Driver who hit pedestrian charged with attempted murder

On Saturday, when I sadly noted that killing a person with a car nets you a $1500 fine, I also was pleased that the RCMP seemed to take the recent hit and run in Port Alberni seriously enough to consider it attempted murder. Today we learn that the driver, one Daniel Marc Akerley of Port Alberni, was charged of attempted murder.

While it is nice to see charges of attempted murder in this case, it was a pretty hideous crime. It seems there was personal bad blood between the victim and Mr. Akerley and he chased the victim down, missed him once and then when he finally hit him, drove over him a second time. This is not your usual hit and run. It is pretty clear you need to have motive in order to get charged if you hurt or kill somebody with a car.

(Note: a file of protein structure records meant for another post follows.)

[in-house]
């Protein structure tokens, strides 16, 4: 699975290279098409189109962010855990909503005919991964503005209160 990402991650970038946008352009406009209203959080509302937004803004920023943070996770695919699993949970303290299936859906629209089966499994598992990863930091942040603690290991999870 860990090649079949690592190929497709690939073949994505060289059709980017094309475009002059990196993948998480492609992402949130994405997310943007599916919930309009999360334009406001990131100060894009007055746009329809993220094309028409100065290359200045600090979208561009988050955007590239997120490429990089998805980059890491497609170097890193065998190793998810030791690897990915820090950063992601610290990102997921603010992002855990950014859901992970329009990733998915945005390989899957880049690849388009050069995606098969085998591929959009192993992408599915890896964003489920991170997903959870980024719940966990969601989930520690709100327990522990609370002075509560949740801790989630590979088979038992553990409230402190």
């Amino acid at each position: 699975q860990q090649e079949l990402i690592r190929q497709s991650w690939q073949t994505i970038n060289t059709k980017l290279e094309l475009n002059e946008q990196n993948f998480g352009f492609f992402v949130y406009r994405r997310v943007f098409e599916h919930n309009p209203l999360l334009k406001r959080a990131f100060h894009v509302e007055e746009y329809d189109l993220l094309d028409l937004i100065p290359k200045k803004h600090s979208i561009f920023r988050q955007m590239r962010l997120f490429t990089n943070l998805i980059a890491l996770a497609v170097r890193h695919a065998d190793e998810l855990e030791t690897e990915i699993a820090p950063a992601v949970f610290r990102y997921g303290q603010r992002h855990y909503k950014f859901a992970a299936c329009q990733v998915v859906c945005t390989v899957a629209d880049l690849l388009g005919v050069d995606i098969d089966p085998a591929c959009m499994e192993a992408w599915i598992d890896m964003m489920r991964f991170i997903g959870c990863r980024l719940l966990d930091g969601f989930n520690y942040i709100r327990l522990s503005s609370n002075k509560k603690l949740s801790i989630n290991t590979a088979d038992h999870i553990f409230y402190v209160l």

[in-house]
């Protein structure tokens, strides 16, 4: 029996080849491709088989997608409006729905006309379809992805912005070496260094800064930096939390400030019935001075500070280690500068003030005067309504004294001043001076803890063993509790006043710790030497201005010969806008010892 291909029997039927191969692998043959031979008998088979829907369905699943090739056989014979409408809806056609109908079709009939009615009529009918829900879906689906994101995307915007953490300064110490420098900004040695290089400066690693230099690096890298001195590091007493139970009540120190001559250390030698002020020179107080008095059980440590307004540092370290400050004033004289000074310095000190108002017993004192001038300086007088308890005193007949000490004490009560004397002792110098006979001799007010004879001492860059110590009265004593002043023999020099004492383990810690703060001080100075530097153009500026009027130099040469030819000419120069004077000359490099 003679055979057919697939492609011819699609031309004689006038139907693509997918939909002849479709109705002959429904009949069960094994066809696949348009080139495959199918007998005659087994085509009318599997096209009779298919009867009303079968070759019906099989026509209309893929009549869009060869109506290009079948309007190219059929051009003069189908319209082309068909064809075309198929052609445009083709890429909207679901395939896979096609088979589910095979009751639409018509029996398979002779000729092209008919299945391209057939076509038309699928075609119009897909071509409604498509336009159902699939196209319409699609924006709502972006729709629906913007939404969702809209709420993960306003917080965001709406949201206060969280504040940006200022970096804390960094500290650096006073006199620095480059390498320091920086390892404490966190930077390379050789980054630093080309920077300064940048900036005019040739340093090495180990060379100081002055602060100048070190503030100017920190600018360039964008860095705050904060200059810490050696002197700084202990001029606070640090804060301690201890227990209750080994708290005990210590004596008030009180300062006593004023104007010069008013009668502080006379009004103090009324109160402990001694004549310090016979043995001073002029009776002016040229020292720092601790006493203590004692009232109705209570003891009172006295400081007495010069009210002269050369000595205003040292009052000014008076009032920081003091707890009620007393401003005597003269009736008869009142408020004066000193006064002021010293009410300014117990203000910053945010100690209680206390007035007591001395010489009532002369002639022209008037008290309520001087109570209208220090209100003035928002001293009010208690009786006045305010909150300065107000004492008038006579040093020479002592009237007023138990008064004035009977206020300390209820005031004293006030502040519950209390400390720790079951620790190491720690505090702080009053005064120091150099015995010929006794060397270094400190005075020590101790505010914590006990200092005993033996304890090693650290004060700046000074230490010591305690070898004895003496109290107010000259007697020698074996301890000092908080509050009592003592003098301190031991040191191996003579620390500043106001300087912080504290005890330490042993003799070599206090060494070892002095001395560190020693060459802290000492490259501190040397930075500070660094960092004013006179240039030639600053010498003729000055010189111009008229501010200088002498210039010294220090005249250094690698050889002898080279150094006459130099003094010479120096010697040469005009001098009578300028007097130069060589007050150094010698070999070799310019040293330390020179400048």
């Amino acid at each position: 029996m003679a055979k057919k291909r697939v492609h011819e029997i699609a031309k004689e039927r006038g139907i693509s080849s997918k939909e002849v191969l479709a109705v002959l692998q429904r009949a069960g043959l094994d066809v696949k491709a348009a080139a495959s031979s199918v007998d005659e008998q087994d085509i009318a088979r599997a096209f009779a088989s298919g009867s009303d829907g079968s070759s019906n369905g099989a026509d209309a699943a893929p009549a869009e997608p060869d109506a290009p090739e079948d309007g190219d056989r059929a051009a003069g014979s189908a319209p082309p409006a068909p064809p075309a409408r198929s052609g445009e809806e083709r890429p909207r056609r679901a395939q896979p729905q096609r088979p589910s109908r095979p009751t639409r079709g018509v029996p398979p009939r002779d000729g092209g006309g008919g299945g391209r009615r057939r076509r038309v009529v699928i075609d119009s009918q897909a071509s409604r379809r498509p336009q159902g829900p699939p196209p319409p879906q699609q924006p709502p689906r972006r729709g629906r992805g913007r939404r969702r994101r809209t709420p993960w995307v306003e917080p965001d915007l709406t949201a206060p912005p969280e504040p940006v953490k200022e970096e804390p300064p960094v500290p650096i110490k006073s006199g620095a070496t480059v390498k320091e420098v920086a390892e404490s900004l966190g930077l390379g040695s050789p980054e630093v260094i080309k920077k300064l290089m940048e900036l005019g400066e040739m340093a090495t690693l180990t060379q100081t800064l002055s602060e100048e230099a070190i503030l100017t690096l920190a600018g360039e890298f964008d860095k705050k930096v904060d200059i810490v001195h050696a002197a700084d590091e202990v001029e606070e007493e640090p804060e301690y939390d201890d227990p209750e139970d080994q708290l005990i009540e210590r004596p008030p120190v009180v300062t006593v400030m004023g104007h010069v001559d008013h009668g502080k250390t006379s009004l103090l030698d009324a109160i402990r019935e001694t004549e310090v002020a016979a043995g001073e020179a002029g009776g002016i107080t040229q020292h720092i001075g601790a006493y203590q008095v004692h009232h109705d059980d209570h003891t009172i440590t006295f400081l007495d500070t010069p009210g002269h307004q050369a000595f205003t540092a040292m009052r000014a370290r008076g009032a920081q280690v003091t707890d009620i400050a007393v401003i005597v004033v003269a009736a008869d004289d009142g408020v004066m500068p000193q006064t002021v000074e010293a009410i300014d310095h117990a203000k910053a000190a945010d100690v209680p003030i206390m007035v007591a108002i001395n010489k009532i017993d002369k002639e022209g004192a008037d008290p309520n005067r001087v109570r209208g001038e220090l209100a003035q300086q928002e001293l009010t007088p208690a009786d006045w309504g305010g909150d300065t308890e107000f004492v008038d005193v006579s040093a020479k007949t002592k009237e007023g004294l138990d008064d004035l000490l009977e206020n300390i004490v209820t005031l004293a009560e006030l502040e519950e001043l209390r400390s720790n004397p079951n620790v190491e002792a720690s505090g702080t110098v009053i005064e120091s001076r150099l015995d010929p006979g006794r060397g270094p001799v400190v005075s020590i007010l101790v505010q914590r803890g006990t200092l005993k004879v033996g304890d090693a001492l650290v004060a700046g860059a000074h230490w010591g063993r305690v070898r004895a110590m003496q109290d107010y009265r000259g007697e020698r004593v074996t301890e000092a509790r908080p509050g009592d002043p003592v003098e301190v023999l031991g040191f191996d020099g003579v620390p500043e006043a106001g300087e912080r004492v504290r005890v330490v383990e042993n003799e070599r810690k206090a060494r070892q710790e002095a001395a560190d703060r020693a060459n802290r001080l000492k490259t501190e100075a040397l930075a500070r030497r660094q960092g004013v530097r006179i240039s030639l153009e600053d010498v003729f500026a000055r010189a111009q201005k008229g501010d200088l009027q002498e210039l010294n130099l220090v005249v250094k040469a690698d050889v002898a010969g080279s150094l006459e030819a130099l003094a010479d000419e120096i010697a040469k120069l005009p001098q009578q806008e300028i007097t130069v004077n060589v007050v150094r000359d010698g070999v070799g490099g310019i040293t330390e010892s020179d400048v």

So if we are not going to charge these drivers, we should at least be building our streets to slow them down, so that when they do hit somebody and get away with it, there is less likelyhood that they will kill somebody. After all, the chance of a pedestrian getting killed drops from 45% to 5% when the speed of the car drops from 50 km/h to 30 km/h.

Kill person with car, get $1500 fine

There was another great example of how little our society values the lives of the non-car driving public. A woman with extensive speeding tickets and “moving violations” has been fined $1500 and given a 4-month suspension of her license for killing a motorcyclist while passing on a double yellow. The Times Colonist has the full story.

Also in today’s paper was a story about a man running over a pedestrian twice in Port Alberni is what looks like a road rage incident. At least in this case the RCMP officer said:

“The only difference between this one and a homicide is that the guy’s living,”

Hopefully the driver, who is apparently known, will be charged with attempted manslaughter or assault with a deadly weapon. I am not holding my breath, however.